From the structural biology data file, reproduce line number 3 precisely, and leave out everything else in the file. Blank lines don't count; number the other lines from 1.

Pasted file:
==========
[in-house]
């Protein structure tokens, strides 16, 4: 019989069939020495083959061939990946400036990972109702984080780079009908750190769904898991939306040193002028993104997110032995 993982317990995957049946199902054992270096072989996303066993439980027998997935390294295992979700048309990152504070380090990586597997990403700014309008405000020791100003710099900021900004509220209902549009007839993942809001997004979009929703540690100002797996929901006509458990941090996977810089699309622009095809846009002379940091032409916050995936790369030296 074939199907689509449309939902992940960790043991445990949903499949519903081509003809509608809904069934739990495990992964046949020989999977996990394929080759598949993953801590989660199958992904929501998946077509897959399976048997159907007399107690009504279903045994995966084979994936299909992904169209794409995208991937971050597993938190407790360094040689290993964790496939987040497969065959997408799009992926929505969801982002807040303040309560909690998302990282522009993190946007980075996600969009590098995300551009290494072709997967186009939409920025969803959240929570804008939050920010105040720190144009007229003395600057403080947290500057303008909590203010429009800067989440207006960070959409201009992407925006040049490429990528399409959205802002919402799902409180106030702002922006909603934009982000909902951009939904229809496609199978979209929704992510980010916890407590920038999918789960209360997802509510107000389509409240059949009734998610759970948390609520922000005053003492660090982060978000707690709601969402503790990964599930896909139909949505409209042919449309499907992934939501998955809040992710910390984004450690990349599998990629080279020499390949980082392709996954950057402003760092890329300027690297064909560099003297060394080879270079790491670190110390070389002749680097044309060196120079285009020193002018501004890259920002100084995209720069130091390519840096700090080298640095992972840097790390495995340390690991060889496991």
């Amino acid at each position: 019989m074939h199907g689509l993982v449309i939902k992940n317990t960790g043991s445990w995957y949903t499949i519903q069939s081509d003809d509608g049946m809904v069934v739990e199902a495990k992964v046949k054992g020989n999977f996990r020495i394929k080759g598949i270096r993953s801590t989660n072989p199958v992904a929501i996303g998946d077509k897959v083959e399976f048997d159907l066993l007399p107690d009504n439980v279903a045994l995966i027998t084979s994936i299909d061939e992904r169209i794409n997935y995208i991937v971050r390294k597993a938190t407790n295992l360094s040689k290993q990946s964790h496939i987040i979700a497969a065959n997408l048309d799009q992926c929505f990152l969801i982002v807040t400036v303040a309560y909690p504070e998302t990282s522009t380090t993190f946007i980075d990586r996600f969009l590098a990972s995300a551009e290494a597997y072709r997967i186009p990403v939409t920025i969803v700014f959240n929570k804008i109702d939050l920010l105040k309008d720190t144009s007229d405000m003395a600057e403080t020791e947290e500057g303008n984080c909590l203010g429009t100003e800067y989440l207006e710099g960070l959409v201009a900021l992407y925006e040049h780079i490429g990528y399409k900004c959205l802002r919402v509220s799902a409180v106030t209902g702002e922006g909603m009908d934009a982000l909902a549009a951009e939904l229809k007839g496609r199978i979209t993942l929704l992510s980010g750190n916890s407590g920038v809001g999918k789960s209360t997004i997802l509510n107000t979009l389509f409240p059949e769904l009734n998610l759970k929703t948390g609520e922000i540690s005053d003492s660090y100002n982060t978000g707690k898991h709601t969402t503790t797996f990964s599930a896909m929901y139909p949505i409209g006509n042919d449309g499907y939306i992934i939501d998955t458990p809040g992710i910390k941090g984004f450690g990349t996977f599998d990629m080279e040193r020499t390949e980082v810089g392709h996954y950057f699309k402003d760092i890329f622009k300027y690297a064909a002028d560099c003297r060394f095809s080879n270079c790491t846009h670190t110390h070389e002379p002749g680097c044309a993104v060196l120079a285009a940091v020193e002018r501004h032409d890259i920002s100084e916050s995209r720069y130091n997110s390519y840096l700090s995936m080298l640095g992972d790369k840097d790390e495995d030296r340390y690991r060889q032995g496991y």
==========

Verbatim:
């Amino acid at each position: 019989m074939h199907g689509l993982v449309i939902k992940n317990t960790g043991s445990w995957y949903t499949i519903q069939s081509d003809d509608g049946m809904v069934v739990e199902a495990k992964v046949k054992g020989n999977f996990r020495i394929k080759g598949i270096r993953s801590t989660n072989p199958v992904a929501i996303g998946d077509k897959v083959e399976f048997d159907l066993l007399p107690d009504n439980v279903a045994l995966i027998t084979s994936i299909d061939e992904r169209i794409n997935y995208i991937v971050r390294k597993a938190t407790n295992l360094s040689k290993q990946s964790h496939i987040i979700a497969a065959n997408l048309d799009q992926c929505f990152l969801i982002v807040t400036v303040a309560y909690p504070e998302t990282s522009t380090t993190f946007i980075d990586r996600f969009l590098a990972s995300a551009e290494a597997y072709r997967i186009p990403v939409t920025i969803v700014f959240n929570k804008i109702d939050l920010l105040k309008d720190t144009s007229d405000m003395a600057e403080t020791e947290e500057g303008n984080c909590l203010g429009t100003e800067y989440l207006e710099g960070l959409v201009a900021l992407y925006e040049h780079i490429g990528y399409k900004c959205l802002r919402v509220s799902a409180v106030t209902g702002e922006g909603m009908d934009a982000l909902a549009a951009e939904l229809k007839g496609r199978i979209t993942l929704l992510s980010g750190n916890s407590g920038v809001g999918k789960s209360t997004i997802l509510n107000t979009l389509f409240p059949e769904l009734n998610l759970k929703t948390g609520e922000i540690s005053d003492s660090y100002n982060t978000g707690k898991h709601t969402t503790t797996f990964s599930a896909m929901y139909p949505i409209g006509n042919d449309g499907y939306i992934i939501d998955t458990p809040g992710i910390k941090g984004f450690g990349t996977f599998d990629m080279e040193r020499t390949e980082v810089g392709h996954y950057f699309k402003d760092i890329f622009k300027y690297a064909a002028d560099c003297r060394f095809s080879n270079c790491t846009h670190t110390h070389e002379p002749g680097c044309a993104v060196l120079a285009a940091v020193e002018r501004h032409d890259i920002s100084e916050s995209r720069y130091n997110s390519y840096l700090s995936m080298l640095g992972d790369k840097d790390e495995d030296r340390y690991r060889q032995g496991y």